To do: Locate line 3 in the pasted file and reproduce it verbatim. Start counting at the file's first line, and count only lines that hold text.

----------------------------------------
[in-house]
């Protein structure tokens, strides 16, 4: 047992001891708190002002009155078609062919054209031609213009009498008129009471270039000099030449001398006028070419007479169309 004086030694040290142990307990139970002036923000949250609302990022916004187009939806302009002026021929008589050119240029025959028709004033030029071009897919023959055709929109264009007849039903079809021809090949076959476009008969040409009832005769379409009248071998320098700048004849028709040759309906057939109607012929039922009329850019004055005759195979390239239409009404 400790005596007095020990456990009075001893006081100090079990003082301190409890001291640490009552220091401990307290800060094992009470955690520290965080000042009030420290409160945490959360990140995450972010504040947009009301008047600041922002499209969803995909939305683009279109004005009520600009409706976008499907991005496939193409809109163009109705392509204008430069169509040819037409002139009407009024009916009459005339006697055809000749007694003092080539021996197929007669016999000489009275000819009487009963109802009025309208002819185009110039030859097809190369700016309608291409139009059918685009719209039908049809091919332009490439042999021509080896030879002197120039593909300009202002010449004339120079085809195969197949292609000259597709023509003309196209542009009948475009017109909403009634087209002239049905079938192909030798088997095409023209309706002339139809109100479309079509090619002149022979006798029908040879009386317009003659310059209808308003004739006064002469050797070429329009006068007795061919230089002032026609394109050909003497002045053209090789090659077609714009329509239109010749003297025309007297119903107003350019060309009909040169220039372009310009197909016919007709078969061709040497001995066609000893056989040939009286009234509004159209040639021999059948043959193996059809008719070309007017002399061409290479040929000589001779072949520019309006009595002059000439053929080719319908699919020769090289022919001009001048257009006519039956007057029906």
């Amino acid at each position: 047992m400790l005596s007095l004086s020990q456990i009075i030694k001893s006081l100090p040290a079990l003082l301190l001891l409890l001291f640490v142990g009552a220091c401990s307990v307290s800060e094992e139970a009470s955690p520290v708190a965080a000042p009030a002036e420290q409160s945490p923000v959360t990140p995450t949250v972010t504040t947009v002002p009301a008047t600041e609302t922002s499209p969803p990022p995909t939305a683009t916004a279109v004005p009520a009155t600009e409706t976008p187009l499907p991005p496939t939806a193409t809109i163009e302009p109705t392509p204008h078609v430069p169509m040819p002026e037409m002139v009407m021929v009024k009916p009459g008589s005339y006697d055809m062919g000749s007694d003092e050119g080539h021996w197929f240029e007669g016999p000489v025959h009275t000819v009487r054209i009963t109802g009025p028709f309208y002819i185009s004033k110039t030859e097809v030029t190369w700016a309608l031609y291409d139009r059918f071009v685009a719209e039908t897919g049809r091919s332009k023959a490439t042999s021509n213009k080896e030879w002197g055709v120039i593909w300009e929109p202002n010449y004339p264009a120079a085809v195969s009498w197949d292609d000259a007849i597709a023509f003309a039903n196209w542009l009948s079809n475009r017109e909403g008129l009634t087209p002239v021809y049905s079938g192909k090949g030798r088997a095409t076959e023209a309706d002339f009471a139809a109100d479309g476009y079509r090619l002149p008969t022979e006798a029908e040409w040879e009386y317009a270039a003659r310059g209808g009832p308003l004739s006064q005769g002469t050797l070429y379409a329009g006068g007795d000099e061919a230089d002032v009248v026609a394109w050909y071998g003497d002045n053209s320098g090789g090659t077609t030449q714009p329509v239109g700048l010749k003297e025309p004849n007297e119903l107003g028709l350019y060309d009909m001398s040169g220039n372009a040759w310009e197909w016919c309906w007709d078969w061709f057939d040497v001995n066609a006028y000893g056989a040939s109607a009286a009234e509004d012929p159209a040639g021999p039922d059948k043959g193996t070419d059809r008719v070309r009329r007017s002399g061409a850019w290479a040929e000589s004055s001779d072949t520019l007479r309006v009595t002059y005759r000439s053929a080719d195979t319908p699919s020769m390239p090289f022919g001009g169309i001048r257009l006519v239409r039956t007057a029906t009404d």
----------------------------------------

């Amino acid at each position: 047992m400790l005596s007095l004086s020990q456990i009075i030694k001893s006081l100090p040290a079990l003082l301190l001891l409890l001291f640490v142990g009552a220091c401990s307990v307290s800060e094992e139970a009470s955690p520290v708190a965080a000042p009030a002036e420290q409160s945490p923000v959360t990140p995450t949250v972010t504040t947009v002002p009301a008047t600041e609302t922002s499209p969803p990022p995909t939305a683009t916004a279109v004005p009520a009155t600009e409706t976008p187009l499907p991005p496939t939806a193409t809109i163009e302009p109705t392509p204008h078609v430069p169509m040819p002026e037409m002139v009407m021929v009024k009916p009459g008589s005339y006697d055809m062919g000749s007694d003092e050119g080539h021996w197929f240029e007669g016999p000489v025959h009275t000819v009487r054209i009963t109802g009025p028709f309208y002819i185009s004033k110039t030859e097809v030029t190369w700016a309608l031609y291409d139009r059918f071009v685009a719209e039908t897919g049809r091919s332009k023959a490439t042999s021509n213009k080896e030879w002197g055709v120039i593909w300009e929109p202002n010449y004339p264009a120079a085809v195969s009498w197949d292609d000259a007849i597709a023509f003309a039903n196209w542009l009948s079809n475009r017109e909403g008129l009634t087209p002239v021809y049905s079938g192909k090949g030798r088997a095409t076959e023209a309706d002339f009471a139809a109100d479309g476009y079509r090619l002149p008969t022979e006798a029908e040409w040879e009386y317009a270039a003659r310059g209808g009832p308003l004739s006064q005769g002469t050797l070429y379409a329009g006068g007795d000099e061919a230089d002032v009248v026609a394109w050909y071998g003497d002045n053209s320098g090789g090659t077609t030449q714009p329509v239109g700048l010749k003297e025309p004849n007297e119903l107003g028709l350019y060309d009909m001398s040169g220039n372009a040759w310009e197909w016919c309906w007709d078969w061709f057939d040497v001995n066609a006028y000893g056989a040939s109607a009286a009234e509004d012929p159209a040639g021999p039922d059948k043959g193996t070419d059809r008719v070309r009329r007017s002399g061409a850019w290479a040929e000589s004055s001779d072949t520019l007479r309006v009595t002059y005759r000439s053929a080719d195979t319908p699919s020769m390239p090289f022919g001009g169309i001048r257009l006519v239409r039956t007057a029906t009404d």